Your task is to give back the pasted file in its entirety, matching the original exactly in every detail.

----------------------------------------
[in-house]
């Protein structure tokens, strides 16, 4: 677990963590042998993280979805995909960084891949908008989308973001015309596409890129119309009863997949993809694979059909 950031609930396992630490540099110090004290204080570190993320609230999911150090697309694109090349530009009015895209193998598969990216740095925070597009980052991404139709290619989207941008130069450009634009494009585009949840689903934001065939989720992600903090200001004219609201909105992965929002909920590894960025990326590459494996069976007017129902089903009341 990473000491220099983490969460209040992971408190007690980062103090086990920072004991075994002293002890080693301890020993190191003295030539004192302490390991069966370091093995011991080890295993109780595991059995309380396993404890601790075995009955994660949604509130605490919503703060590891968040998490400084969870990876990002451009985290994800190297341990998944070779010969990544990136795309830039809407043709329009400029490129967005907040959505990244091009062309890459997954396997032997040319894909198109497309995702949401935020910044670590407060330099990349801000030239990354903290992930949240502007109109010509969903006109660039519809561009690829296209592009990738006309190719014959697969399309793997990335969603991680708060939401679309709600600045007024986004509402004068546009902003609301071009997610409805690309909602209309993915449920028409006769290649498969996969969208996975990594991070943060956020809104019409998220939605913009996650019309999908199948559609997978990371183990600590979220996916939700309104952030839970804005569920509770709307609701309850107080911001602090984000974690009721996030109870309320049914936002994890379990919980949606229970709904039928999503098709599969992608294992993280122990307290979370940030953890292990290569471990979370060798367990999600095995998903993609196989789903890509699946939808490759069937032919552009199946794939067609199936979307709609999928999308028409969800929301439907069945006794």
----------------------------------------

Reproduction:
[in-house]
């Protein structure tokens, strides 16, 4: 677990963590042998993280979805995909960084891949908008989308973001015309596409890129119309009863997949993809694979059909 950031609930396992630490540099110090004290204080570190993320609230999911150090697309694109090349530009009015895209193998598969990216740095925070597009980052991404139709290619989207941008130069450009634009494009585009949840689903934001065939989720992600903090200001004219609201909105992965929002909920590894960025990326590459494996069976007017129902089903009341 990473000491220099983490969460209040992971408190007690980062103090086990920072004991075994002293002890080693301890020993190191003295030539004192302490390991069966370091093995011991080890295993109780595991059995309380396993404890601790075995009955994660949604509130605490919503703060590891968040998490400084969870990876990002451009985290994800190297341990998944070779010969990544990136795309830039809407043709329009400029490129967005907040959505990244091009062309890459997954396997032997040319894909198109497309995702949401935020910044670590407060330099990349801000030239990354903290992930949240502007109109010509969903006109660039519809561009690829296209592009990738006309190719014959697969399309793997990335969603991680708060939401679309709600600045007024986004509402004068546009902003609301071009997610409805690309909602209309993915449920028409006769290649498969996969969208996975990594991070943060956020809104019409998220939605913009996650019309999908199948559609997978990371183990600590979220996916939700309104952030839970804005569920509770709307609701309850107080911001602090984000974690009721996030109870309320049914936002994890379990919980949606229970709904039928999503098709599969992608294992993280122990307290979370940030953890292990290569471990979370060798367990999600095995998903993609196989789903890509699946939808490759069937032919552009199946794939067609199936979307709609999928999308028409969800929301439907069945006794």